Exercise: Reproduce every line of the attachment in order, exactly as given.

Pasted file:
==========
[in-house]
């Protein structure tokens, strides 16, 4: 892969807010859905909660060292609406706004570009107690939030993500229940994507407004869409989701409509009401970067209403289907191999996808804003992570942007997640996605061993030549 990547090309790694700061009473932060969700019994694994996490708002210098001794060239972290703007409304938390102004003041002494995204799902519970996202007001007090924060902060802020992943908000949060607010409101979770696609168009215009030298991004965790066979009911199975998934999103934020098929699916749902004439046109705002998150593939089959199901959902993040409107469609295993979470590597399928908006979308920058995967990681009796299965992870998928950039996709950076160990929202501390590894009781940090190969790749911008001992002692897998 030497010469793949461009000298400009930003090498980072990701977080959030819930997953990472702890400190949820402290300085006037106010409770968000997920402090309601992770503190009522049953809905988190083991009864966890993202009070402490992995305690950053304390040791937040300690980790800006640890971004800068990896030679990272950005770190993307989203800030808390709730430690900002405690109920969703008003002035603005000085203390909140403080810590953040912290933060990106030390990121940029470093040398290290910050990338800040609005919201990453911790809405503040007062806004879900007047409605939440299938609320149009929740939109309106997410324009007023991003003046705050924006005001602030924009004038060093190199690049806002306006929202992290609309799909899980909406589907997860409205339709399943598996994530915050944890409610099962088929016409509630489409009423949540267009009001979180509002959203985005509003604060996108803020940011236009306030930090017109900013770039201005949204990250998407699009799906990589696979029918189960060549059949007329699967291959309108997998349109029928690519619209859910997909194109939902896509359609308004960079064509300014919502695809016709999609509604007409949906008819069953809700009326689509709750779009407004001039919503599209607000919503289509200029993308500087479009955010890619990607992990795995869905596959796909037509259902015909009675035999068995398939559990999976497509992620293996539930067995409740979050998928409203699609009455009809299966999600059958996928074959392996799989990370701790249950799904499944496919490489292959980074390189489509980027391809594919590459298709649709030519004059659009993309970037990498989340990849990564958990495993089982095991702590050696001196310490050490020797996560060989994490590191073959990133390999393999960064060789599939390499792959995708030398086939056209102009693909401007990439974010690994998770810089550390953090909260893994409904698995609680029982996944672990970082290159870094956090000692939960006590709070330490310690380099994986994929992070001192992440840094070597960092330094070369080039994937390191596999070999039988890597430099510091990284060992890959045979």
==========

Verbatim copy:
[in-house]
């Protein structure tokens, strides 16, 4: 892969807010859905909660060292609406706004570009107690939030993500229940994507407004869409989701409509009401970067209403289907191999996808804003992570942007997640996605061993030549 990547090309790694700061009473932060969700019994694994996490708002210098001794060239972290703007409304938390102004003041002494995204799902519970996202007001007090924060902060802020992943908000949060607010409101979770696609168009215009030298991004965790066979009911199975998934999103934020098929699916749902004439046109705002998150593939089959199901959902993040409107469609295993979470590597399928908006979308920058995967990681009796299965992870998928950039996709950076160990929202501390590894009781940090190969790749911008001992002692897998 030497010469793949461009000298400009930003090498980072990701977080959030819930997953990472702890400190949820402290300085006037106010409770968000997920402090309601992770503190009522049953809905988190083991009864966890993202009070402490992995305690950053304390040791937040300690980790800006640890971004800068990896030679990272950005770190993307989203800030808390709730430690900002405690109920969703008003002035603005000085203390909140403080810590953040912290933060990106030390990121940029470093040398290290910050990338800040609005919201990453911790809405503040007062806004879900007047409605939440299938609320149009929740939109309106997410324009007023991003003046705050924006005001602030924009004038060093190199690049806002306006929202992290609309799909899980909406589907997860409205339709399943598996994530915050944890409610099962088929016409509630489409009423949540267009009001979180509002959203985005509003604060996108803020940011236009306030930090017109900013770039201005949204990250998407699009799906990589696979029918189960060549059949007329699967291959309108997998349109029928690519619209859910997909194109939902896509359609308004960079064509300014919502695809016709999609509604007409949906008819069953809700009326689509709750779009407004001039919503599209607000919503289509200029993308500087479009955010890619990607992990795995869905596959796909037509259902015909009675035999068995398939559990999976497509992620293996539930067995409740979050998928409203699609009455009809299966999600059958996928074959392996799989990370701790249950799904499944496919490489292959980074390189489509980027391809594919590459298709649709030519004059659009993309970037990498989340990849990564958990495993089982095991702590050696001196310490050490020797996560060989994490590191073959990133390999393999960064060789599939390499792959995708030398086939056209102009693909401007990439974010690994998770810089550390953090909260893994409904698995609680029982996944672990970082290159870094956090000692939960006590709070330490310690380099994986994929992070001192992440840094070597960092330094070369080039994937390191596999070999039988890597430099510091990284060992890959045979």